[MUD-Dev] Re: TECH: Distributed Muds

Jon Leonard jleonard at slimy.com
Tue May 1 13:56:14 New Zealand Standard Time 2001


On Mon, Apr 30, 2001 at 09:02:17AM -0700, Caliban Tiresias Darklock wrote:
> On Fri, 27 Apr 2001 15:38:45 -0400, "Jon Lambert"
> <tychomud at ix.netcom.com> wrote:

>> Any new ideas on efficient network designs that handle large
>> numbers of sockets?
 
> Virtually nobody is releasing source code for high-performance TCP
> network servers where the socket STAYS OPEN for extended periods of
> time. There are web servers which support HTTP 1.1 keepalive, but
> that's not quite the same thing. I've found many clients which do
> this, but no servers to speak of. I don't think I'm smart enough to
> design one, so I'm just sort of faking it. ;)

To tell the truth, I'm not sure that it's all that important...

The problem with select (and poll as well, in a MUD-like context where
most descriptors are active/interesting) is that it filters the
network activity behind an interface with quadratic cost.  That is,
each connection needs to be checked every time (if only in kernel
space), and the activity also scales with the number of sockets.

For a real fix, we need a new interface to the kernel, and maybe a new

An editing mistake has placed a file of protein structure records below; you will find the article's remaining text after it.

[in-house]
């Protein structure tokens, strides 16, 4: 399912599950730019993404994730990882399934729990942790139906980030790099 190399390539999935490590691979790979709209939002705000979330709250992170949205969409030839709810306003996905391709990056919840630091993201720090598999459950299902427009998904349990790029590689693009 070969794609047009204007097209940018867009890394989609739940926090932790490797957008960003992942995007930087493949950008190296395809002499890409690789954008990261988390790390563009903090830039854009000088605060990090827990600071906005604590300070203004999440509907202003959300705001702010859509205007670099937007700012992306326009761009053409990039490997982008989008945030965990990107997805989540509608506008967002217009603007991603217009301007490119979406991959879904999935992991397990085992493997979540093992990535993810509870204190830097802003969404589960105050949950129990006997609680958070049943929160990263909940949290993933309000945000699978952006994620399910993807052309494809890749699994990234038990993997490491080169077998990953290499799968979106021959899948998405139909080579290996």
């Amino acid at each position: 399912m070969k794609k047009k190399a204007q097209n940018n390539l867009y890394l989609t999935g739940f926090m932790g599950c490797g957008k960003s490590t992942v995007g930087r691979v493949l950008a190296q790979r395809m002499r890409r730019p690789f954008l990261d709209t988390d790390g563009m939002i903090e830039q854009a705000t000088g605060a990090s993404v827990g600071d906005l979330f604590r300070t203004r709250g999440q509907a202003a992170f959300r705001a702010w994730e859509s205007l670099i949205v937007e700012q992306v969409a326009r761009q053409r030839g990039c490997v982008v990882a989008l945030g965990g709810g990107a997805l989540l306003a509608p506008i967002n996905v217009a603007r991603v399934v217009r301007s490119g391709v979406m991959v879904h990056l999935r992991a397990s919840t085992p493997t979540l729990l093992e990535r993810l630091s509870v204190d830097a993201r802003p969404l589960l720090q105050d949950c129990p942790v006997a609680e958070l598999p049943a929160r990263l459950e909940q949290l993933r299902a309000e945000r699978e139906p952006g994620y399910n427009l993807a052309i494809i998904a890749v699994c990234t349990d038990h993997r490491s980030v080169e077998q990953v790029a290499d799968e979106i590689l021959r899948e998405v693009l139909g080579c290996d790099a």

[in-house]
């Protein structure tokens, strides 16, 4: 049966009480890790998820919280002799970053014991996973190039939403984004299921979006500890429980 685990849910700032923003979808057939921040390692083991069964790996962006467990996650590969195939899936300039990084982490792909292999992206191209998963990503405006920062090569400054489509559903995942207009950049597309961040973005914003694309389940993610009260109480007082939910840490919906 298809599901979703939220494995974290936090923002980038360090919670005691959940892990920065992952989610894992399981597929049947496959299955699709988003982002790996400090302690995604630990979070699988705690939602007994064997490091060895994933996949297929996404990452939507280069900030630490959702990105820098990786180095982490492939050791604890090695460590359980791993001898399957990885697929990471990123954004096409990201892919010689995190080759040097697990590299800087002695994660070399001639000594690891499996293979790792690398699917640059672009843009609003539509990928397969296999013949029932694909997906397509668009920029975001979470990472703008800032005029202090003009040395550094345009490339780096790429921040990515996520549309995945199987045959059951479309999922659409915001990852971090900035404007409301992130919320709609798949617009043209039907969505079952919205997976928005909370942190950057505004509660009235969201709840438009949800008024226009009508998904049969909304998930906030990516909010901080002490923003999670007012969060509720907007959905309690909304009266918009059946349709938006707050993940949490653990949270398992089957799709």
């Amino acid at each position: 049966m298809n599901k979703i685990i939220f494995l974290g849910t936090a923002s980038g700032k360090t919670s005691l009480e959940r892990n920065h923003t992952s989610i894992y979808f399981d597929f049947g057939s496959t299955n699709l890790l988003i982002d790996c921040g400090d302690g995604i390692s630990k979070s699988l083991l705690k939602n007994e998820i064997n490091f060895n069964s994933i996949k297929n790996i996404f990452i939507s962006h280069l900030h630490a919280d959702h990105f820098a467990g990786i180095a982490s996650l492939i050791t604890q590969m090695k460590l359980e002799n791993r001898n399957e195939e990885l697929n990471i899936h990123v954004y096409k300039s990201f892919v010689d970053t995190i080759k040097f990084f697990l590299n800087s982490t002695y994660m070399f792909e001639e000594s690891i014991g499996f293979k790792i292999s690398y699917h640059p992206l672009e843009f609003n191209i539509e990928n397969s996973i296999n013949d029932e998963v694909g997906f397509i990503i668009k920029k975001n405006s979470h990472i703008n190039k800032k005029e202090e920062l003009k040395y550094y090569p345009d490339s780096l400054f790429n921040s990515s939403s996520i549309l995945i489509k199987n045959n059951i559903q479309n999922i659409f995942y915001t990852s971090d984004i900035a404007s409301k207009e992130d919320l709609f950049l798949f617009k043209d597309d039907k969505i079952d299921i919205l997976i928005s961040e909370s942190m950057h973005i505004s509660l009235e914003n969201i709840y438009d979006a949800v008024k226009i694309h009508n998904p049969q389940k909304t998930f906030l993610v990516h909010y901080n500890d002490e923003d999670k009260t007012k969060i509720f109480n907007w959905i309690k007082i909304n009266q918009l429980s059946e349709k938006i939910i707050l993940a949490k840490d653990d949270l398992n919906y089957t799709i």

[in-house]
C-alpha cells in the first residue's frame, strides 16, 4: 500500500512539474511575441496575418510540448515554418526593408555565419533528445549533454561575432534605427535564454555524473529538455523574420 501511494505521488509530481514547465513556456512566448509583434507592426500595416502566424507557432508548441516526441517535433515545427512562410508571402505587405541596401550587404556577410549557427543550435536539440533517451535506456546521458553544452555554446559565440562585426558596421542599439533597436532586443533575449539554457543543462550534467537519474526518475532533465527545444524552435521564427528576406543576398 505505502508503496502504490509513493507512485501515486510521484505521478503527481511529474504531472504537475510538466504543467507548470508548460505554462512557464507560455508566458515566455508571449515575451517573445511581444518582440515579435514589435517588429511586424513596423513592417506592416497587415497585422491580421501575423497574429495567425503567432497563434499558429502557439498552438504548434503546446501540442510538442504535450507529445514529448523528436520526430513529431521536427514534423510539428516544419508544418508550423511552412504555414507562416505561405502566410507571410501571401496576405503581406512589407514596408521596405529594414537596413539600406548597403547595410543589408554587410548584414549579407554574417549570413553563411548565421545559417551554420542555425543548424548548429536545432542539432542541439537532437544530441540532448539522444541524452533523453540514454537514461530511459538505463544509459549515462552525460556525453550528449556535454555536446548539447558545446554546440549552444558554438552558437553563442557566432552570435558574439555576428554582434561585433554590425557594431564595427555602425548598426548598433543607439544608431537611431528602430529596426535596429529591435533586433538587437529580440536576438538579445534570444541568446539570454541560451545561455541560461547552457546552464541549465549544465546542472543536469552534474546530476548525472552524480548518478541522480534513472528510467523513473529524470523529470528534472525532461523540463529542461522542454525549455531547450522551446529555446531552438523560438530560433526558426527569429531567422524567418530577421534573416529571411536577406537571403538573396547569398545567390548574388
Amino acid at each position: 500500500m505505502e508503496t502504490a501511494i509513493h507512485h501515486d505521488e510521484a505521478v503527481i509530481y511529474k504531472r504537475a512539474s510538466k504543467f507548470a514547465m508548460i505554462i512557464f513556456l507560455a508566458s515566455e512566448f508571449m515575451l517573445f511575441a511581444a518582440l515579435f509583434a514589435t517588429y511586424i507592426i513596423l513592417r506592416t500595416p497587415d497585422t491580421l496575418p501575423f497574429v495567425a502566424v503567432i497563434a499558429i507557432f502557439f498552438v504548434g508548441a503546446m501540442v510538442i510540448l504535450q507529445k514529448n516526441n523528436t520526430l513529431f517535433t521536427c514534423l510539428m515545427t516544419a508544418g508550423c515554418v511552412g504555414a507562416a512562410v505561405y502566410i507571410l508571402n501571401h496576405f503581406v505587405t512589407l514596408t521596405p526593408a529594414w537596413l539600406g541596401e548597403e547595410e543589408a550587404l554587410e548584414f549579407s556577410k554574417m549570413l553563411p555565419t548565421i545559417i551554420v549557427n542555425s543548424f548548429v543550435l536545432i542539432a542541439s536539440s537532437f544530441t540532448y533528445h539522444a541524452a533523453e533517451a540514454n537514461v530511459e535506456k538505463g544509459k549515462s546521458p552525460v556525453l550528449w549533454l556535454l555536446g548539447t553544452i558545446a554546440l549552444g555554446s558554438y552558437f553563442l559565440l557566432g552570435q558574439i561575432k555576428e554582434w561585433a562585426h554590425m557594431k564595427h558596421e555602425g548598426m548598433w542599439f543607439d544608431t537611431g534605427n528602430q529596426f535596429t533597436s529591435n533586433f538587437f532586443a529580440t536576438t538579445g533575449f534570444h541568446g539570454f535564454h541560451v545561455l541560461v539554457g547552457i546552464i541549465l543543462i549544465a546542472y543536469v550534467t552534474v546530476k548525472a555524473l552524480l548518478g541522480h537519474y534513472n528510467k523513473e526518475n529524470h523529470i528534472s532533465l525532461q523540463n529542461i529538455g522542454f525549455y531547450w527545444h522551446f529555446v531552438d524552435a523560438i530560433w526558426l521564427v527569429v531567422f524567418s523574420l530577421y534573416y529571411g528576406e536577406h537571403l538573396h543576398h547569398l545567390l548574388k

system call.  Something like the AmigaDOS interface where IO messages
all arrive at the same port, and then are inspected as to source
scales much better.  The best unix equivalent I can think of would be
a special device, that when read gives the 'next' active file
descriptor.  So instead of calling select, you'd just read the next fd
(and possibly blocking), and process that.  A read with timeout call
would be even better.

But there are simpler (and portable) workarounds if your MUD load is
really that high.  You can run connections through port concentrators,
which substantially reduces the quadratic part of the load.  It does
other things too: Some of the load can be moved to a different
machine, the per-process FD limit is avoided, and server crashes no
longer need to lose connections.

And that's only needed if the select() (or poll) portion of your
process is really a significant portion of the load.  If the server is
otherwise loaded, the select() call can catch several active sockets
at a time...

In short, write the network interface portion so that it can be easily
replaced, and then worry about other parts of the server.  They
probably need work more anyway.

Jon Leonard
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